A major critic of Karl Popper's work in the Philosophy of Science was Thomas Kuhn. In his slim and eminently readable The Structure of Scientific Revolutions, Kuhn pointed out accurately that the work that scientists do bears little relation to science as Popper defines it. I have never understood why this is considered a criticism of Popper and not of scientists. In my view, Popper's major theses in his scientific and political work could be considered normatively - he can be read as describing how things should be not how things are.

The United States inaugurates its new President on Friday. By Popper's standards, the USA is a pretty open society. The american people can question its government's decisions and protest its actions. The press is independent of government and can be critical of power (except corporate power, obviously, you don't bite the hand that feeds you). Let's hope that the open nature of American society will enable its people to keep tabs on their new leader and mitigate some potential disasters that might ensue from his team's environmental and nuclear policies.      

Tuesday, 10 January 2017

Limoncello Reminiscences

One of the first times I got drunk was on limoncello - the liqueur that Italians make from their annual glut of lemons - I was on a school trip to Italy, age 14, and we discovered that the Italian shopkeepers had no qualms about selling souvenir bottles of the strong (about 20% ABV) sweet alcoholic drink to teenagers. We smuggled the bottles back to the hotel room.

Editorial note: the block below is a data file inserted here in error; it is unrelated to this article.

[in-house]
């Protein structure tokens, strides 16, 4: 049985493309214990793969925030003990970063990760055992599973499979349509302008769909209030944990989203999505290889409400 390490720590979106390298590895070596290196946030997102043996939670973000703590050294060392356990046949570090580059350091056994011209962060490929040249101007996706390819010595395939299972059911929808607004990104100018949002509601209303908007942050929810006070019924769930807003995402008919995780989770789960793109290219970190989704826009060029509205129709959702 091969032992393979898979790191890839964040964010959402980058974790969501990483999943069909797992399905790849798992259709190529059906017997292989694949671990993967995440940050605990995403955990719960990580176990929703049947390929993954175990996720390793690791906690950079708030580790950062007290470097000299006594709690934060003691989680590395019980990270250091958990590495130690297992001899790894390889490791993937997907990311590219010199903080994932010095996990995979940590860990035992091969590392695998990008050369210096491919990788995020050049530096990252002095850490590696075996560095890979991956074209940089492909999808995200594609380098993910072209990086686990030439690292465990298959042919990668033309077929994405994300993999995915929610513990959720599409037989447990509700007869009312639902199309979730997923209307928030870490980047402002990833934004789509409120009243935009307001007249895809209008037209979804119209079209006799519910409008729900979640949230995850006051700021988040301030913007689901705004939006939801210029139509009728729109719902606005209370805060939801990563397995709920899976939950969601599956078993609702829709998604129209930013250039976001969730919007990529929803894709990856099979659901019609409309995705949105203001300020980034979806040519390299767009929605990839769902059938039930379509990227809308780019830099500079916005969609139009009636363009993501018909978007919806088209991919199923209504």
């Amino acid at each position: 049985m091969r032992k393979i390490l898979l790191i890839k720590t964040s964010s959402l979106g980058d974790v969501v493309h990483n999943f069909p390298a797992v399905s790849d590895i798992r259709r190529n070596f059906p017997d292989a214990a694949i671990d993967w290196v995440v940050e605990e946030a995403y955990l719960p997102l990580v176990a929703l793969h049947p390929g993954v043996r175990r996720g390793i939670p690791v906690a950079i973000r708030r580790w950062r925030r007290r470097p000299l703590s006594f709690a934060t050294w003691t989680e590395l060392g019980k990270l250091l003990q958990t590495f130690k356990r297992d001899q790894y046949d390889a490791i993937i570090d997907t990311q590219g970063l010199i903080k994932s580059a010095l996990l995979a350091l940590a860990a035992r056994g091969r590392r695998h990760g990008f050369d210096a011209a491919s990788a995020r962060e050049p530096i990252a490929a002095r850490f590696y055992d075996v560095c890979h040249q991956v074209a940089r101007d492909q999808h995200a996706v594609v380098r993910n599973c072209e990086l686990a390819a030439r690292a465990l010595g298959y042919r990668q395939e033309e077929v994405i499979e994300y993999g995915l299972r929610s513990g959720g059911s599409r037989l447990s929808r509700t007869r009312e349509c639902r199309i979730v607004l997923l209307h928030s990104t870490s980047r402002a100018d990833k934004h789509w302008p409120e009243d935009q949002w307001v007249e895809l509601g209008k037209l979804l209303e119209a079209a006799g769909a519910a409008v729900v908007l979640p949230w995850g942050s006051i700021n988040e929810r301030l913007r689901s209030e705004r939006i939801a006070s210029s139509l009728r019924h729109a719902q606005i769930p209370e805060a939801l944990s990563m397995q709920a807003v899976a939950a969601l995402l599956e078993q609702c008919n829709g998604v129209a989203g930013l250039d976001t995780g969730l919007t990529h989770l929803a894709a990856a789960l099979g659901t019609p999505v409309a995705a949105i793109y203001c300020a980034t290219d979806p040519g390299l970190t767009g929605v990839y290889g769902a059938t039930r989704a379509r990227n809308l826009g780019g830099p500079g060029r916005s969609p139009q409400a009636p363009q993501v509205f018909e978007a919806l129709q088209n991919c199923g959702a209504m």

On that trip, we climbed Mount Vesuvius and explored the ruins of Pompeii and Herculaneum, we saw the Colosseum and took a tour of the Catacombs of Rome, we took a ferry across the bay of Naples and visited the island of Capri. But if you asked me what I remember most, twenty years later, it would be the taste of limoncello, the boldness that drinking it engendered and the hedgehog notepaper on which Sarah-who-sat-behind-me-in-Science replied politely and negatively to my bold and poetic request for a date.

Limoncello has crept into my life once or twice since then. Notably, on a trip to the Peak District in 2013, where five friends and I depleted the entire limoncello stock of a small Derbyshire village pub. It seemed like a good idea at the time, but the following day, I felt too ill to embark on a tour of the world's largest Blue John mine which I had been rather looking forward to. 

It occurred to me (as these whims sometimes do - see also the time I made some face-powder for my Sister-in-Law) that it might be a good idea to make some Limoncello for my Mother-in-Law for Xmas. Limoncello is made by soaking lemon peel in ethanol for months then adding a tonne of sugar to make it palatable.

I wanted to use Trump Vodka as my base spirit but, would you believe it? The President-Elect's brand was discontinued in 2011. Luckily, I was able to source a bottle of Putinoff.

Premium vodka.
I was in a hurry (it was the week before Xmas) and I didn't have months to soak the lemon peel. Pro tip: if you ever need to make vodka taste of lemons in a hurry, you can just soak some wedges of lemon in the vodka in your fridge for a couple of days.

Job done.
The final step is to make a sugar syrup and mix everything together with some lemon zest.

The zest of one lemon.
Just make sure the jar or bottle you use is properly sealed, because you wouldn't want your limoncello to, for example, leak all over everybody else's Secret Santa presents. That would be bad. Your wife would probably tell you off or something.